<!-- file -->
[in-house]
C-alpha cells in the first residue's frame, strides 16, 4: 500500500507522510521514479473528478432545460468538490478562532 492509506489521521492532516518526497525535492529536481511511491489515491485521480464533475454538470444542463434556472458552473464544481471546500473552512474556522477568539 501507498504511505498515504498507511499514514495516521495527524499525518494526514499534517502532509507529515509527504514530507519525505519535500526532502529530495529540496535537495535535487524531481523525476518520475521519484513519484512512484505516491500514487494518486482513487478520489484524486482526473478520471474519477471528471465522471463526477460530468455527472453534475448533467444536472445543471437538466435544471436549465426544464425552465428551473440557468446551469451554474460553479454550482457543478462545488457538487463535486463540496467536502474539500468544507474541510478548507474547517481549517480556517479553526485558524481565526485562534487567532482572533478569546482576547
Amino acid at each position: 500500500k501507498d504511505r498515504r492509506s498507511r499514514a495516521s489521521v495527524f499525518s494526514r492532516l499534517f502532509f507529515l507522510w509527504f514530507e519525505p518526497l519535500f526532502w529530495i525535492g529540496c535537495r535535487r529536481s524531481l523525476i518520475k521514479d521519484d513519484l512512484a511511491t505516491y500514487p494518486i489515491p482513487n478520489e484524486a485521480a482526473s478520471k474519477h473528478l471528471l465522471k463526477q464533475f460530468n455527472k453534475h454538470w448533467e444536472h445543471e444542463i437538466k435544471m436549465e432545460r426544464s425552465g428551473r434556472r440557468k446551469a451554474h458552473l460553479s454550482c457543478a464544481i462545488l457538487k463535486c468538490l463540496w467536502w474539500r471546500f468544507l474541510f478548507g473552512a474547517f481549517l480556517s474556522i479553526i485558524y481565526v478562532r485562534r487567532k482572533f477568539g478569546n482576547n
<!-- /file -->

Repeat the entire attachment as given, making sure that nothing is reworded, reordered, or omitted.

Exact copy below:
[in-house]
C-alpha cells in the first residue's frame, strides 16, 4: 500500500507522510521514479473528478432545460468538490478562532 492509506489521521492532516518526497525535492529536481511511491489515491485521480464533475454538470444542463434556472458552473464544481471546500473552512474556522477568539 501507498504511505498515504498507511499514514495516521495527524499525518494526514499534517502532509507529515509527504514530507519525505519535500526532502529530495529540496535537495535535487524531481523525476518520475521519484513519484512512484505516491500514487494518486482513487478520489484524486482526473478520471474519477471528471465522471463526477460530468455527472453534475448533467444536472445543471437538466435544471436549465426544464425552465428551473440557468446551469451554474460553479454550482457543478462545488457538487463535486463540496467536502474539500468544507474541510478548507474547517481549517480556517479553526485558524481565526485562534487567532482572533478569546482576547
Amino acid at each position: 500500500k501507498d504511505r498515504r492509506s498507511r499514514a495516521s489521521v495527524f499525518s494526514r492532516l499534517f502532509f507529515l507522510w509527504f514530507e519525505p518526497l519535500f526532502w529530495i525535492g529540496c535537495r535535487r529536481s524531481l523525476i518520475k521514479d521519484d513519484l512512484a511511491t505516491y500514487p494518486i489515491p482513487n478520489e484524486a485521480a482526473s478520471k474519477h473528478l471528471l465522471k463526477q464533475f460530468n455527472k453534475h454538470w448533467e444536472h445543471e444542463i437538466k435544471m436549465e432545460r426544464s425552465g428551473r434556472r440557468k446551469a451554474h458552473l460553479s454550482c457543478a464544481i462545488l457538487k463535486c468538490l463540496w467536502w474539500r471546500f468544507l474541510f478548507g473552512a474547517f481549517l480556517s474556522i479553526i485558524y481565526v478562532r485562534r487567532k482572533f477568539g478569546n482576547n